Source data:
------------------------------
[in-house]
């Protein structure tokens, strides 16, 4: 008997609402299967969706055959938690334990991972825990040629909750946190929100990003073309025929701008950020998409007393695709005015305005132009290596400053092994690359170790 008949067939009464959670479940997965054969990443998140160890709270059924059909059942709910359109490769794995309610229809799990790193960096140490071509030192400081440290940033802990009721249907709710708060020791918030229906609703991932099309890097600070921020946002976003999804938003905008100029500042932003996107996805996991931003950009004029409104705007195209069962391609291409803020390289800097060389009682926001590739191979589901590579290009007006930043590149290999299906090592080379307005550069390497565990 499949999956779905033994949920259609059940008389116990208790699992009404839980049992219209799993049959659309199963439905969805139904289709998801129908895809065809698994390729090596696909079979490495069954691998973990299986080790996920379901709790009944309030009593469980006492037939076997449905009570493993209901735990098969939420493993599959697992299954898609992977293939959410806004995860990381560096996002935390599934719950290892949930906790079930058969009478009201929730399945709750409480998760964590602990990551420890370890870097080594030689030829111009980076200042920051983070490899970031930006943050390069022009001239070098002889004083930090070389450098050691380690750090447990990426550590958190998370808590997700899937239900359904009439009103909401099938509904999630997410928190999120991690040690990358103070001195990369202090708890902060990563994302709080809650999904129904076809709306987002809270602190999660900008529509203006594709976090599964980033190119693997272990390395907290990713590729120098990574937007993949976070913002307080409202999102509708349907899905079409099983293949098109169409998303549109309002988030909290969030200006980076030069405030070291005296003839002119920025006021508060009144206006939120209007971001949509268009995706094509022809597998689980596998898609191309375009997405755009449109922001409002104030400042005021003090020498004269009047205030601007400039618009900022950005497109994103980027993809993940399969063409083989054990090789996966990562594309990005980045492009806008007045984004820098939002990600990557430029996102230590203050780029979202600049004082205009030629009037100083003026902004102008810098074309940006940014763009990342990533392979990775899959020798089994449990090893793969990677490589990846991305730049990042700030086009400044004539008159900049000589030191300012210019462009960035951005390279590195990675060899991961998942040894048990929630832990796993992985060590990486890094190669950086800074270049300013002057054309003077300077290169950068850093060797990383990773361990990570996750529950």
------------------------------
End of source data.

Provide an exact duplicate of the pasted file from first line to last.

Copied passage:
[in-house]
């Protein structure tokens, strides 16, 4: 008997609402299967969706055959938690334990991972825990040629909750946190929100990003073309025929701008950020998409007393695709005015305005132009290596400053092994690359170790 008949067939009464959670479940997965054969990443998140160890709270059924059909059942709910359109490769794995309610229809799990790193960096140490071509030192400081440290940033802990009721249907709710708060020791918030229906609703991932099309890097600070921020946002976003999804938003905008100029500042932003996107996805996991931003950009004029409104705007195209069962391609291409803020390289800097060389009682926001590739191979589901590579290009007006930043590149290999299906090592080379307005550069390497565990 499949999956779905033994949920259609059940008389116990208790699992009404839980049992219209799993049959659309199963439905969805139904289709998801129908895809065809698994390729090596696909079979490495069954691998973990299986080790996920379901709790009944309030009593469980006492037939076997449905009570493993209901735990098969939420493993599959697992299954898609992977293939959410806004995860990381560096996002935390599934719950290892949930906790079930058969009478009201929730399945709750409480998760964590602990990551420890370890870097080594030689030829111009980076200042920051983070490899970031930006943050390069022009001239070098002889004083930090070389450098050691380690750090447990990426550590958190998370808590997700899937239900359904009439009103909401099938509904999630997410928190999120991690040690990358103070001195990369202090708890902060990563994302709080809650999904129904076809709306987002809270602190999660900008529509203006594709976090599964980033190119693997272990390395907290990713590729120098990574937007993949976070913002307080409202999102509708349907899905079409099983293949098109169409998303549109309002988030909290969030200006980076030069405030070291005296003839002119920025006021508060009144206006939120209007971001949509268009995706094509022809597998689980596998898609191309375009997405755009449109922001409002104030400042005021003090020498004269009047205030601007400039618009900022950005497109994103980027993809993940399969063409083989054990090789996966990562594309990005980045492009806008007045984004820098939002990600990557430029996102230590203050780029979202600049004082205009030629009037100083003026902004102008810098074309940006940014763009990342990533392979990775899959020798089994449990090893793969990677490589990846991305730049990042700030086009400044004539008159900049000589030191300012210019462009960035951005390279590195990675060899991961998942040894048990929630832990796993992985060590990486890094190669950086800074270049300013002057054309003077300077290169950068850093060797990383990773361990990570996750529950």